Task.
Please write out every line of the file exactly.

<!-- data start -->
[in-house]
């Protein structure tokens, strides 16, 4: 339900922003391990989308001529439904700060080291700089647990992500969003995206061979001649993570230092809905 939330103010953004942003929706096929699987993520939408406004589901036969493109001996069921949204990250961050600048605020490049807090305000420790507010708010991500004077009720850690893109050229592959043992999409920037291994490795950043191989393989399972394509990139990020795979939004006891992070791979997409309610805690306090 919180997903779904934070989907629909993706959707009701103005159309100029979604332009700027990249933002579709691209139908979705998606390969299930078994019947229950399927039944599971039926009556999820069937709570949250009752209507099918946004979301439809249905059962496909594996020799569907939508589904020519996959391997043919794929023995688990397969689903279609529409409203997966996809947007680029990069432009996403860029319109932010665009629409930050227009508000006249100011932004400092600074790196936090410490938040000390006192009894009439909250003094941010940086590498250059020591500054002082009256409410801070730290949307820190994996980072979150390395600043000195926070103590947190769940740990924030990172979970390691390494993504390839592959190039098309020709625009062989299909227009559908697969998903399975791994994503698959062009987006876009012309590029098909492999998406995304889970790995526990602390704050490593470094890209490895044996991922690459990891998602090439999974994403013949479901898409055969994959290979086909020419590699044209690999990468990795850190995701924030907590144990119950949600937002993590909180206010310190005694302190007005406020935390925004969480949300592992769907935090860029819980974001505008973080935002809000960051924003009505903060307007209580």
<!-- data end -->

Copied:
[in-house]
């Protein structure tokens, strides 16, 4: 339900922003391990989308001529439904700060080291700089647990992500969003995206061979001649993570230092809905 939330103010953004942003929706096929699987993520939408406004589901036969493109001996069921949204990250961050600048605020490049807090305000420790507010708010991500004077009720850690893109050229592959043992999409920037291994490795950043191989393989399972394509990139990020795979939004006891992070791979997409309610805690306090 919180997903779904934070989907629909993706959707009701103005159309100029979604332009700027990249933002579709691209139908979705998606390969299930078994019947229950399927039944599971039926009556999820069937709570949250009752209507099918946004979301439809249905059962496909594996020799569907939508589904020519996959391997043919794929023995688990397969689903279609529409409203997966996809947007680029990069432009996403860029319109932010665009629409930050227009508000006249100011932004400092600074790196936090410490938040000390006192009894009439909250003094941010940086590498250059020591500054002082009256409410801070730290949307820190994996980072979150390395600043000195926070103590947190769940740990924030990172979970390691390494993504390839592959190039098309020709625009062989299909227009559908697969998903399975791994994503698959062009987006876009012309590029098909492999998406995304889970790995526990602390704050490593470094890209490895044996991922690459990891998602090439999974994403013949479901898409055969994959290979086909020419590699044209690999990468990795850190995701924030907590144990119950949600937002993590909180206010310190005694302190007005406020935390925004969480949300592992769907935090860029819980974001505008973080935002809000960051924003009505903060307007209580």